The only time he has batted for India so far, Faiz Fazal made an unbeaten 55 in an One-Day International against Zimbabwe in 2016. Back then Fazal’s consistency for Vidarbha was known, but he was hardly rated because he mostly played in front of empty stands and in non-televised games. Even though Umesh Yadav had impressed with his pace at the highest level, Vidarbha did not have enough spice to excite the broadcasters or even the national selectors. Fazal, who was playing league cricket in England when he got to know about his India selection, understood the limitations within which he operated.
“I don’t look much further, and love to be in the present. The thing that was in my control was to give my 100 percent when I got my chance, and I did that,” Fazal, then nearing 31, had told this correspondent on returning from Zimbabwe. “I surely want to play Test cricket, but being selected to any team is not in my control. I have been faithful and loyal to cricket, and I really feel connected with it. All I can do is respect the game and keep working hard or else it’s a cruel game, it can backfire on you anytime.”
Such measured and thoughtful words can only come from someone who is unconditionally in love with the game and finds solace by spending time on the ground. Someone who is invested in it for the pure joy that the sport delivers and is not driven just by rewards.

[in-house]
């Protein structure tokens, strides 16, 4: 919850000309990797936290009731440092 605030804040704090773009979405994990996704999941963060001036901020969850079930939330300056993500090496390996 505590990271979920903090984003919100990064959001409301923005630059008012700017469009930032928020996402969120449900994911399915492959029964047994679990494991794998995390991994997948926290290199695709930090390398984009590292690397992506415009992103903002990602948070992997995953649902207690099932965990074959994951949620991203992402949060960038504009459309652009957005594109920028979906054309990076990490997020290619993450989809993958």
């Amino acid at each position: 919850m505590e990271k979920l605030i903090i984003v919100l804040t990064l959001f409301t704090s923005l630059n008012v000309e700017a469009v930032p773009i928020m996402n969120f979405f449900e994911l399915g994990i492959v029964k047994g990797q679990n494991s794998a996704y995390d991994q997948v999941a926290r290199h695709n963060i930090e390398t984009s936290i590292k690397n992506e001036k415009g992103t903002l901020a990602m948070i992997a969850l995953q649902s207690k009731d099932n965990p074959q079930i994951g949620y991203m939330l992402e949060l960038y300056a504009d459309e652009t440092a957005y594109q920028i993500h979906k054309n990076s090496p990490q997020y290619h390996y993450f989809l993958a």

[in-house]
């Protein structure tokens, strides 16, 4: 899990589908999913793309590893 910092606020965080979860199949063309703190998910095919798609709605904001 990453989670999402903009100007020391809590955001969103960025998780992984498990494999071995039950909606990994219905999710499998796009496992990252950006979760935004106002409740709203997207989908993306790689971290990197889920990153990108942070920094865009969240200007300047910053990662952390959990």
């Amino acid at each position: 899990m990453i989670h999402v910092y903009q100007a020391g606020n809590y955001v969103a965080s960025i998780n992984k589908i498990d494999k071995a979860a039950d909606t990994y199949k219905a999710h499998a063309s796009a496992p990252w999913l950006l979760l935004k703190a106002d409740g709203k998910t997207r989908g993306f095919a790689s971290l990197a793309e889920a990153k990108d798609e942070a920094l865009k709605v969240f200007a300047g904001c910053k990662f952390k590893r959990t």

Fazal's overall outlook towards life and gratitude towards the game has made him a wonderful leader of men. He is now one of the most recognised faces in the domestic circuit after leading Vidarbha to Ranji Trophy and Irani Cup titles in 2017-18 and successfully defending them this season. They are only the third team, after Mumbai and Karnataka, to achieve this remarkable feat.
Appointed captain of the Ranji team after his India debut, Fazal has separated his personal ambitions from team goals to extend Vidarbha’s undefeated streak to 25 First-class matches. The last time they tasted defeat was when they went down by an innings to Maharashtra in November 2016.
Enough has been written about the influence that Chandrakant Pandit, the coach, and Wasim Jaffer, the professional, have had in the dressing room since they joined hands last season, but no success is possible without a focussed captain who is totally committed to the team’s cause. He is the bridge between the Mumbai school of Pandit and Jaffer and the local players.
Having played under Shane Warne at Rajasthan Royals in the Indian Premier League, Fazal understands the value of a competitive streak. Similarly, having grown up in a small city like Nagpur, where the attitude towards life is laid back compared to metropolitans, he recognises the criticality of being considerate towards players. Fazal marries empathy with hardcore fighting spirit.
Depending on the match situation, he is either a companion or a headmaster or a mentor. In every public interaction, he deviates the attention towards the team. This basic understanding of human psychology and his stature as a batsman has earned him the trust and respect of the players.